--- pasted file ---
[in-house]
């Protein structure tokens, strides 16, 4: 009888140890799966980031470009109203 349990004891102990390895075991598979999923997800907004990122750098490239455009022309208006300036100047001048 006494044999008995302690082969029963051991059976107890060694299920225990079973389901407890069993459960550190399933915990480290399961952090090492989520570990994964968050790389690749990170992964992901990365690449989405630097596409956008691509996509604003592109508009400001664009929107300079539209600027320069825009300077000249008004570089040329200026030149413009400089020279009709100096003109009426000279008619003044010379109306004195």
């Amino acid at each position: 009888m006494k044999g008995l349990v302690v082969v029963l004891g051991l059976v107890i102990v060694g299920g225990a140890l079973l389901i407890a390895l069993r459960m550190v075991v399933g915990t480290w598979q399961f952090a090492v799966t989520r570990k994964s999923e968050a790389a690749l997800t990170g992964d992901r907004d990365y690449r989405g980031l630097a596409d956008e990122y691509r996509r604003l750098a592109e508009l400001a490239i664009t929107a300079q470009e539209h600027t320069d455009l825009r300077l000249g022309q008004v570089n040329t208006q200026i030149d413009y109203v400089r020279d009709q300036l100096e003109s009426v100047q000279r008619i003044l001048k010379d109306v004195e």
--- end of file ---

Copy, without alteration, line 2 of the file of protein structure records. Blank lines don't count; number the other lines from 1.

């Protein structure tokens, strides 16, 4: 009888140890799966980031470009109203 349990004891102990390895075991598979999923997800907004990122750098490239455009022309208006300036100047001048 006494044999008995302690082969029963051991059976107890060694299920225990079973389901407890069993459960550190399933915990480290399961952090090492989520570990994964968050790389690749990170992964992901990365690449989405630097596409956008691509996509604003592109508009400001664009929107300079539209600027320069825009300077000249008004570089040329200026030149413009400089020279009709100096003109009426000279008619003044010379109306004195």